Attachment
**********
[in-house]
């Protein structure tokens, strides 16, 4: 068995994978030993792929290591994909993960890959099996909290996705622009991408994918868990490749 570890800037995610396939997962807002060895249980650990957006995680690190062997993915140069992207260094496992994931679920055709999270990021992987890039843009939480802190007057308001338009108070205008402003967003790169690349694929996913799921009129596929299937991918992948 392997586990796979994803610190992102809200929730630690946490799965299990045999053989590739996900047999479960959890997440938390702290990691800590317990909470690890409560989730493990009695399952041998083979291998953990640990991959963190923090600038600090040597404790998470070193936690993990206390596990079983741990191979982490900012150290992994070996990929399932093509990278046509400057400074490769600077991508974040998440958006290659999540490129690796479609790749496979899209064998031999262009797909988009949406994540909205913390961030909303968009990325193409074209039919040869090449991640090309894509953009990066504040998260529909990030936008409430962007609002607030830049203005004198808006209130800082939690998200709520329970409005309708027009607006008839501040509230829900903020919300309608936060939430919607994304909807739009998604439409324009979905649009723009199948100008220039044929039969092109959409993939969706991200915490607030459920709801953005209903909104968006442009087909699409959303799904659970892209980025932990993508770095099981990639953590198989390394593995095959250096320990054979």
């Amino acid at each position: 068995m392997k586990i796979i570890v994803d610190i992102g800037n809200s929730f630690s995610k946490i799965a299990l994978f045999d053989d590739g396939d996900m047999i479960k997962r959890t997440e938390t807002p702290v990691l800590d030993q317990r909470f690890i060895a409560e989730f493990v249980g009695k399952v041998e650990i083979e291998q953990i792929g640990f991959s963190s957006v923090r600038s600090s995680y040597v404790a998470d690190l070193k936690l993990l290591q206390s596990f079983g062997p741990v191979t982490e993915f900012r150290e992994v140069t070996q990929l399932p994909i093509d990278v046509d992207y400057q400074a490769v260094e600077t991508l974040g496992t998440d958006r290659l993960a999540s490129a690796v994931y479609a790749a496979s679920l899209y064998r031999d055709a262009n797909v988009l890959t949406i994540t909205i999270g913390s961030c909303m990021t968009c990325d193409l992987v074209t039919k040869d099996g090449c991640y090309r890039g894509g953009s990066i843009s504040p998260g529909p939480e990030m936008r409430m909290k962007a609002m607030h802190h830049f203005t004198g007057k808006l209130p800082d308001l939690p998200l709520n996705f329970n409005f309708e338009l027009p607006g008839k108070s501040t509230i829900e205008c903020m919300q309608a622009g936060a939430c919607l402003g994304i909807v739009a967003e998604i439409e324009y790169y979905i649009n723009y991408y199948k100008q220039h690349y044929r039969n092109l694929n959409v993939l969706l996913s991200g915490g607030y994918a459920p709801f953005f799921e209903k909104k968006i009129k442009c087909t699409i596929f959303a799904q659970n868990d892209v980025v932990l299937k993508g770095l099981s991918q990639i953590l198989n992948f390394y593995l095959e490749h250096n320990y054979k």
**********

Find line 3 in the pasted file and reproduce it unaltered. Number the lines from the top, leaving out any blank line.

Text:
């Amino acid at each position: 068995m392997k586990i796979i570890v994803d610190i992102g800037n809200s929730f630690s995610k946490i799965a299990l994978f045999d053989d590739g396939d996900m047999i479960k997962r959890t997440e938390t807002p702290v990691l800590d030993q317990r909470f690890i060895a409560e989730f493990v249980g009695k399952v041998e650990i083979e291998q953990i792929g640990f991959s963190s957006v923090r600038s600090s995680y040597v404790a998470d690190l070193k936690l993990l290591q206390s596990f079983g062997p741990v191979t982490e993915f900012r150290e992994v140069t070996q990929l399932p994909i093509d990278v046509d992207y400057q400074a490769v260094e600077t991508l974040g496992t998440d958006r290659l993960a999540s490129a690796v994931y479609a790749a496979s679920l899209y064998r031999d055709a262009n797909v988009l890959t949406i994540t909205i999270g913390s961030c909303m990021t968009c990325d193409l992987v074209t039919k040869d099996g090449c991640y090309r890039g894509g953009s990066i843009s504040p998260g529909p939480e990030m936008r409430m909290k962007a609002m607030h802190h830049f203005t004198g007057k808006l209130p800082d308001l939690p998200l709520n996705f329970n409005f309708e338009l027009p607006g008839k108070s501040t509230i829900e205008c903020m919300q309608a622009g936060a939430c919607l402003g994304i909807v739009a967003e998604i439409e324009y790169y979905i649009n723009y991408y199948k100008q220039h690349y044929r039969n092109l694929n959409v993939l969706l996913s991200g915490g607030y994918a459920p709801f953005f799921e209903k909104k968006i009129k442009c087909t699409i596929f959303a799904q659970n868990d892209v980025v932990l299937k993508g770095l099981s991918q990639i953590l198989n992948f390394y593995l095959e490749h250096n320990y054979k």